This game, as has been the case with many Cubs games of late, was less than entertaining.   It was the annual “Len and Bob hang out in the bleachers with the common folk”  game, and that was the extent of the entertainment.  Bob marveled at the Budweiser bottom filling beer tap contraption and Len bantered about the beauty of sitting in the bleachers.  All in all, it was the usual shtick in a slightly different setting, with the word Budweiser thrown in about 50 times per inning.  The sponsor got there moneys worth last night.  The bleachers were very empty as were the terrace seats and, well, most of the ballpark.  Here is some of the good and bad those in attendance and watching at home were able to witness….

The Good:

  • Travis Wood was okay on the mount last night.  He went seven innings and gave up five hits and three runs.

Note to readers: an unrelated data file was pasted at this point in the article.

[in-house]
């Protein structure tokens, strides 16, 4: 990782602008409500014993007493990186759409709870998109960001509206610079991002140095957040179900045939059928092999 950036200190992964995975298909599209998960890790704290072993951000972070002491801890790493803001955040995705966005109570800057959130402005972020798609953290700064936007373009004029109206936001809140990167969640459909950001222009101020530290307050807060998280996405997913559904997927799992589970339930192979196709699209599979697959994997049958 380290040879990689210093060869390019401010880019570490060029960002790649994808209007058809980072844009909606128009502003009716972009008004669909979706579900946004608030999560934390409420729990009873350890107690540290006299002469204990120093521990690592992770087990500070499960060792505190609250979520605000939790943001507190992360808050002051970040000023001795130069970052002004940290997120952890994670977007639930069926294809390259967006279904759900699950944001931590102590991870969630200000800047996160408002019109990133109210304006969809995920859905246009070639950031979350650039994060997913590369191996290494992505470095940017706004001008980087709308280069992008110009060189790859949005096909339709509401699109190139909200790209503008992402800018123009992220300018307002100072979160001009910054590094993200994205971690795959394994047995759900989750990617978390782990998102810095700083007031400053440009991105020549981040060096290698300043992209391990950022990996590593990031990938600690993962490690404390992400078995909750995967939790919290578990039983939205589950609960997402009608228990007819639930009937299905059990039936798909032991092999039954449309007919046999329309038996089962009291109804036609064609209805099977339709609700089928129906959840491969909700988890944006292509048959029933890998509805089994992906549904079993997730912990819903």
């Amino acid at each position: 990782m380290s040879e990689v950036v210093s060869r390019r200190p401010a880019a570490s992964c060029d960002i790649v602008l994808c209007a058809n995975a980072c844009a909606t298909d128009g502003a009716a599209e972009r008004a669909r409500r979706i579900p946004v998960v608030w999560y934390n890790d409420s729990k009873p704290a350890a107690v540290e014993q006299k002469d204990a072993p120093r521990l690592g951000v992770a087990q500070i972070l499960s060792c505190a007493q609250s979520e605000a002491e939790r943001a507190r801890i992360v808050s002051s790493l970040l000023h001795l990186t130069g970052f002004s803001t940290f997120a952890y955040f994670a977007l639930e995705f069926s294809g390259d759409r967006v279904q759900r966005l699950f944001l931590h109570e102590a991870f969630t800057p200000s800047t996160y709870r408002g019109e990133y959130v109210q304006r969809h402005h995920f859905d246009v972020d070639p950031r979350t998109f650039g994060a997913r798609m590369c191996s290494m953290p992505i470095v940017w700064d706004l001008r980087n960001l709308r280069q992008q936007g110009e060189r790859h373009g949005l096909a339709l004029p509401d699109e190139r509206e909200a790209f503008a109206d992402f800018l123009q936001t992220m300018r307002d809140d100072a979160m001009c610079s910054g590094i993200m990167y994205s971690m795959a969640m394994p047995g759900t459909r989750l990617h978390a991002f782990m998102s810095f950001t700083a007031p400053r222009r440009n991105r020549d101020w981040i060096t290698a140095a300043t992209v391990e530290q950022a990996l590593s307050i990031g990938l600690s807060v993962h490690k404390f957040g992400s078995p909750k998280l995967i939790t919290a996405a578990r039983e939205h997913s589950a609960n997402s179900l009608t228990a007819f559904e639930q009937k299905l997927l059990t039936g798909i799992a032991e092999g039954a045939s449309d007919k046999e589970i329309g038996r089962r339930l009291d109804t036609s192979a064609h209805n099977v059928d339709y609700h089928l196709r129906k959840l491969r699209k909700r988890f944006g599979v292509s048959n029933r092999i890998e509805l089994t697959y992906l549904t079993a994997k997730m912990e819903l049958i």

• Travis Wood was good at the plate last night.  He hit a homerun, his first in a Cub uniform.
  • The cameramen were especially cognizant of the attractive ladies in the stands for this game.  It seemed that every time they broke for a little tour of the ballpark or bleachers (happened a lot considering last nights broadcast from the bleachers) they managed to fill the screen with busty women.   
  • Luis Valbuena is trying his hardest to keep a job… least defensively.  He made two diving stabs down the line and threw both runners out. 

The Bad:

  • Rizzo struck out three times and looks to be struggling with the slow off speed stuff lately. 
  • The only runs Travis Wood gave up came off a three run bomb by none other than Jeff Bianchi.  Who? Oh yah him, of the baseball Bianchi’s!